Marriage: A Travel Guide
Michael Kramer

I dream of you walking at night along the streams
of the country of my birth…
            — Wendell Berry,
“The Country of Marriage,” ll. 1 - 2

I find myself contemplating the impending marriage of an acquaintance. This prospective groom matters to me; due to his vocation, he and his new wife will become an intimate part of my world. That seems inevitable. And so I offer the only thing I really can: my own well-earned wisdom regarding married life.

Becky and I have been married forty-six years. Although we know folk married sixty-two years and others brushing seventy, I suspect the experience of our forty-six is worth a few words to the prospective groom regarding his life with his bride. I do not presume to prescribe, only to advise—and the grand thing about advice is that one can always choose to ignore it, whatever good intentions might elicit it.


A man lost in the woods in the dark, I stood
still and said nothing. And then there rose in me,
like the earth’s empowering brew rising
in root and branch, the words of a dream…
            —“The Country of Marriage,” ll. 8 -12

 The first precept I offer is the most difficult. As a retired English teacher, I turn to poetry to help explain because, as William Wordsworth wrote, “all good poetry comes from the spontaneous overflow of powerful emotion…recollected in tranquility.” The poem I turn to, Wendell Berry’s “The Country of Marriage,” is one I treasured since before I married.

As the poem opens, Berry (my generation’s Frost or even Wordsworth), finds himself lost in the dark. There are a multitude of paths the lost man might follow. Yet he finds himself, influenced by the heady brew of nature, following a dream.

Two points here: First, a human will never cease to be alone. We each wallow in our own life blood, our own dreams and fears and visions, even in the midst of the greatest crowd.

When I was young, I believed that marriage—perhaps the simple reality of cohabitation, but more likely the act of sexual intercourse—would somehow grant me knowledge of the thoughts of my spouse. More importantly, I believed she would receive that same knowledge into my feelings and needs. I since have come to despise passive-aggressive behavior that fails to ask, fails to articulate needs, that may on occasion hint at things unspoken, that presumes my other, if she really cares for me, will anticipate my feelings, perhaps even before I understand them myself.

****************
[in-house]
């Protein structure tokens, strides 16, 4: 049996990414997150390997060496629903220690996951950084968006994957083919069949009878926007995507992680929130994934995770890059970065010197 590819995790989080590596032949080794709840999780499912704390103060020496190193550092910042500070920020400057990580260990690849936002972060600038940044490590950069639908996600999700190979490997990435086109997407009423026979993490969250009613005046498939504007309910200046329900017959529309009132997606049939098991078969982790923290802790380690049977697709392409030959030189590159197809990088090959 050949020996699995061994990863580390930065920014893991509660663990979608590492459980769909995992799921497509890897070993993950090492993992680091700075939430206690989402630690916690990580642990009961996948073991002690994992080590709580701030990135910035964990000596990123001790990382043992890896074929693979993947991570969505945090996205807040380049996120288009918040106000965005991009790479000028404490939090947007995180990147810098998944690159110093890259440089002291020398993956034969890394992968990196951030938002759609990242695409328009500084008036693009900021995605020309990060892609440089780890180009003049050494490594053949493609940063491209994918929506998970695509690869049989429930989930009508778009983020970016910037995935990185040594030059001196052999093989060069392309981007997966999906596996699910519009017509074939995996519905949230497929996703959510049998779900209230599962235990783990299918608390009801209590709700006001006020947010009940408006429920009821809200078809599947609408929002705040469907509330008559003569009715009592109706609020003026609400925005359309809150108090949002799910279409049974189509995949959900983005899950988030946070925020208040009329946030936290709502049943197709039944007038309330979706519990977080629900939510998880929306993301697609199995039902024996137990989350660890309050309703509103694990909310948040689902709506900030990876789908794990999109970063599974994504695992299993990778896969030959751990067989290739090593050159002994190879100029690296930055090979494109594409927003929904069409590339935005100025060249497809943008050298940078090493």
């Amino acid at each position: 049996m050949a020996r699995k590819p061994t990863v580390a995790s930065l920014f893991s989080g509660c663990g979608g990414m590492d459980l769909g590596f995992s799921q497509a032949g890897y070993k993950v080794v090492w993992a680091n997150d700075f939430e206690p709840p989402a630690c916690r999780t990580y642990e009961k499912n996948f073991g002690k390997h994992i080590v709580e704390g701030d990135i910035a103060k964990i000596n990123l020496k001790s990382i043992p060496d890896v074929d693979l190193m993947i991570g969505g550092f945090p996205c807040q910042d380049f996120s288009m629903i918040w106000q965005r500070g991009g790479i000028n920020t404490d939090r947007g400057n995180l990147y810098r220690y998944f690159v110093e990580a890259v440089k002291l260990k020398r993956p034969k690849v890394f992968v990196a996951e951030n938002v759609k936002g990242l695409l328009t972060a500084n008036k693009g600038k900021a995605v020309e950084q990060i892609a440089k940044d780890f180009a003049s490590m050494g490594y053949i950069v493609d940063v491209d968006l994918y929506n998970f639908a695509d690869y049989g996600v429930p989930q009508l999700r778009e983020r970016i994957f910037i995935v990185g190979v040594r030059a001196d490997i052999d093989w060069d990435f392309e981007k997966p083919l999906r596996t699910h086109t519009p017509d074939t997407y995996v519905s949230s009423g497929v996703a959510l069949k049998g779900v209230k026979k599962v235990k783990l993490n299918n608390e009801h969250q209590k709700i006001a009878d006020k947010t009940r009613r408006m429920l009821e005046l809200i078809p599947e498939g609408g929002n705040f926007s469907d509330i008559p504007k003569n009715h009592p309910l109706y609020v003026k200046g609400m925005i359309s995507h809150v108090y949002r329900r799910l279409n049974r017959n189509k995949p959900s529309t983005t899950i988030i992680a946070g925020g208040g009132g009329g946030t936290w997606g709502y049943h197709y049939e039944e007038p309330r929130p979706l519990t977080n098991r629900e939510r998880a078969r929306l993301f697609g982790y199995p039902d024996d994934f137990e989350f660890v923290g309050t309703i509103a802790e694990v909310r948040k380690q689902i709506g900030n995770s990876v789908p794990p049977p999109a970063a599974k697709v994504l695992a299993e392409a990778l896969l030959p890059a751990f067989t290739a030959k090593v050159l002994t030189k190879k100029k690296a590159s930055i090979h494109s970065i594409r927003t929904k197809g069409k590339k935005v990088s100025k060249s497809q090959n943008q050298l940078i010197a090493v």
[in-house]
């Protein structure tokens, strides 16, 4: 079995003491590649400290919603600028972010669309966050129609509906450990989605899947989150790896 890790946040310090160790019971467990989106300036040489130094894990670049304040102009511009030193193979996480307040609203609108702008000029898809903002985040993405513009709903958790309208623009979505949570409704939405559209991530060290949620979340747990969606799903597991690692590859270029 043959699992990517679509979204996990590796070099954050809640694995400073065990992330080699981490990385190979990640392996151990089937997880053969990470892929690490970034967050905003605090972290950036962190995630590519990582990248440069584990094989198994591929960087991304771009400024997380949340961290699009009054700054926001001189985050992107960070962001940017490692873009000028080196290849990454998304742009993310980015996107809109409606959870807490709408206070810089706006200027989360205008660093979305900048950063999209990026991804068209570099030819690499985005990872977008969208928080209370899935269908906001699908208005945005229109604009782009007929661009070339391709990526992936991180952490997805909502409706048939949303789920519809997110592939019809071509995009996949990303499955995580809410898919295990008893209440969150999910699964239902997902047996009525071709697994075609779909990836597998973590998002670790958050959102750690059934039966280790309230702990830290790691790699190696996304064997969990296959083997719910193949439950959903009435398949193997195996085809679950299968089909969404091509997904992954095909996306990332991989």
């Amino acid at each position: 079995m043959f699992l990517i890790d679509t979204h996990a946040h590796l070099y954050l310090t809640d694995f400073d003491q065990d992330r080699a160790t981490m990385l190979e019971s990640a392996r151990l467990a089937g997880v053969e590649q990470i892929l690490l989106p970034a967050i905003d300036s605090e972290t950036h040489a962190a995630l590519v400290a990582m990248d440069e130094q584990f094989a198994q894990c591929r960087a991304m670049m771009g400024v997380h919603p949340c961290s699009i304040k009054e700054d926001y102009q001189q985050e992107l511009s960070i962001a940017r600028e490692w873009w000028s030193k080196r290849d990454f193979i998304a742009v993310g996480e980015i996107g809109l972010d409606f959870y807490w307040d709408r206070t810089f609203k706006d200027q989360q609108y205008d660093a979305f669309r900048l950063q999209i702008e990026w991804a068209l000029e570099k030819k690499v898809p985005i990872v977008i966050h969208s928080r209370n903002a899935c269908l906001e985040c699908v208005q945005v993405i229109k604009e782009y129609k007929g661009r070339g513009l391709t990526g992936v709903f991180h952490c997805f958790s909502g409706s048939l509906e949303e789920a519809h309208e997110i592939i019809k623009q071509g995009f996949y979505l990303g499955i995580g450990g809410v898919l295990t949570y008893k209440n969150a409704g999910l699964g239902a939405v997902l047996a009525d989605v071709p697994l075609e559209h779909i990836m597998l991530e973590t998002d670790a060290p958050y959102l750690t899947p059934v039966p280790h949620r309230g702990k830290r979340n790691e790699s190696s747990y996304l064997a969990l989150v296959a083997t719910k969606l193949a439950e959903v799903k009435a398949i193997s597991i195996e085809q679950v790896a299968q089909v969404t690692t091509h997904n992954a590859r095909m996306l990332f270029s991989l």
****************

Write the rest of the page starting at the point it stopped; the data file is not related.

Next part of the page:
That, of course, is rot.

I use the word “rot” intentionally here. We’ve all found that the one bad potato or apple or berry, left in the bag or basket, spreads its condition to all about it. “Rubbish” merely accumulates. Rot spreads and contaminates, and a rotten marriage contaminates both partners, any children. It also affects friends and neighbors. A rotten marriage is bad for humanity in its precedent and its influence.

Like Berry, I am lost in the woods. (I can’t say that the poet intentionally evokes the opening of Dante’s epic of the soul in the second part of his poem, but his sentiment, while perhaps less cosmic, amounts to the same.) My solitary world is dark, filled with scary shadows. My sense of direction is unreliable. I seek a beaten path but also feel that the ground I stand on is untraveled. I cannot expect my lover, once I’ve found her, to find my way. She struggles enough to find her own.

Dialectic becomes the model. She and I discuss. Sometimes we debate. Once in a great while, we argue. But the inevitable feedback from frequent agreements and compromises provides assurance as I discern the right path, as does my faith in the will of God and the study of God’s Word.

As in the poem, the words of a dream interrupt my silence. And that allows the other point.

Unable to capture truth exactly, I can only dream. But my dream of my partner may be more real than the woman who stands before me. I yearn to see the woman God intended. In her love for me, I gain a glimpse of the man God intended in me. The light of that closer-to-the-truth-in-the-mind-of-God we mutually uncover becomes our lantern. His light does shine in the darkness. And, together, we can seek the path more- or less-traveled by, whichever we find closer to the will of God.

This doesn’t take long hours of corporate prayer, mutual meditation, or dual devotion. But we walk in the woods holding hands. And we talk.

One year, the chair of theology at the high school where I taught asked me to talk with his seniors about marriage. I scared the be-jeebers out of him with my proposed title: “The Importance of Pre-marital Intercourse.” I never got to give the talk. I never got to explain that intercourse in that inflammatory title refers to conversation.